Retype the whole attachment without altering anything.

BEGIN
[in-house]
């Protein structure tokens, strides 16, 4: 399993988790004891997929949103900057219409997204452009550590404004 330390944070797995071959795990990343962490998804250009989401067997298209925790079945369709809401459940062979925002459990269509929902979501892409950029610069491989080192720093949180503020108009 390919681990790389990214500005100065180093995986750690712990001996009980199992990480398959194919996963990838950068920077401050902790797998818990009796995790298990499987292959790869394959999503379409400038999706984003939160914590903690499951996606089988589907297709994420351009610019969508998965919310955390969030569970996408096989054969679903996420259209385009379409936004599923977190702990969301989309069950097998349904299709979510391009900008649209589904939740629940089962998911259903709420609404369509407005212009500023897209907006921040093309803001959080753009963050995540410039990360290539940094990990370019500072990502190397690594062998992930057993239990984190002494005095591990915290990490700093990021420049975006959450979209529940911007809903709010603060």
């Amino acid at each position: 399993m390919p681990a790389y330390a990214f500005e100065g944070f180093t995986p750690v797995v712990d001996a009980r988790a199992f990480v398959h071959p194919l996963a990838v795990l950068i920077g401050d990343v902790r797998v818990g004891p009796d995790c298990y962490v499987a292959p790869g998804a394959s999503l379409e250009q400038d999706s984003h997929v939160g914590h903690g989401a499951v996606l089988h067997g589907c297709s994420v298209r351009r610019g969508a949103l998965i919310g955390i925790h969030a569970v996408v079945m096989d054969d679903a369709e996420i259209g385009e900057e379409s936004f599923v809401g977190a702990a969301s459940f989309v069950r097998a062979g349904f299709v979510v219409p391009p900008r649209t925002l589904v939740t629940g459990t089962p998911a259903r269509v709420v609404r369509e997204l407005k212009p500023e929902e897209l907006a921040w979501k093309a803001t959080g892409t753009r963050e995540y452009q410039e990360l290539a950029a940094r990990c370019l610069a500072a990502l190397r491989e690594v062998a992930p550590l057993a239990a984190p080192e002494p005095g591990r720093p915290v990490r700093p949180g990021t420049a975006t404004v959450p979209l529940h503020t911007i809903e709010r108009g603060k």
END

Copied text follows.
[in-house]
């Protein structure tokens, strides 16, 4: 399993988790004891997929949103900057219409997204452009550590404004 330390944070797995071959795990990343962490998804250009989401067997298209925790079945369709809401459940062979925002459990269509929902979501892409950029610069491989080192720093949180503020108009 390919681990790389990214500005100065180093995986750690712990001996009980199992990480398959194919996963990838950068920077401050902790797998818990009796995790298990499987292959790869394959999503379409400038999706984003939160914590903690499951996606089988589907297709994420351009610019969508998965919310955390969030569970996408096989054969679903996420259209385009379409936004599923977190702990969301989309069950097998349904299709979510391009900008649209589904939740629940089962998911259903709420609404369509407005212009500023897209907006921040093309803001959080753009963050995540410039990360290539940094990990370019500072990502190397690594062998992930057993239990984190002494005095591990915290990490700093990021420049975006959450979209529940911007809903709010603060």
């Amino acid at each position: 399993m390919p681990a790389y330390a990214f500005e100065g944070f180093t995986p750690v797995v712990d001996a009980r988790a199992f990480v398959h071959p194919l996963a990838v795990l950068i920077g401050d990343v902790r797998v818990g004891p009796d995790c298990y962490v499987a292959p790869g998804a394959s999503l379409e250009q400038d999706s984003h997929v939160g914590h903690g989401a499951v996606l089988h067997g589907c297709s994420v298209r351009r610019g969508a949103l998965i919310g955390i925790h969030a569970v996408v079945m096989d054969d679903a369709e996420i259209g385009e900057e379409s936004f599923v809401g977190a702990a969301s459940f989309v069950r097998a062979g349904f299709v979510v219409p391009p900008r649209t925002l589904v939740t629940g459990t089962p998911a259903r269509v709420v609404r369509e997204l407005k212009p500023e929902e897209l907006a921040w979501k093309a803001t959080g892409t753009r963050e995540y452009q410039e990360l290539a950029a940094r990990c370019l610069a500072a990502l190397r491989e690594v062998a992930p550590l057993a239990a984190p080192e002494p005095g591990r720093p915290v990490r700093p949180g990021t420049a975006t404004v959450p979209l529940h503020t911007i809903e709010r108009g603060k």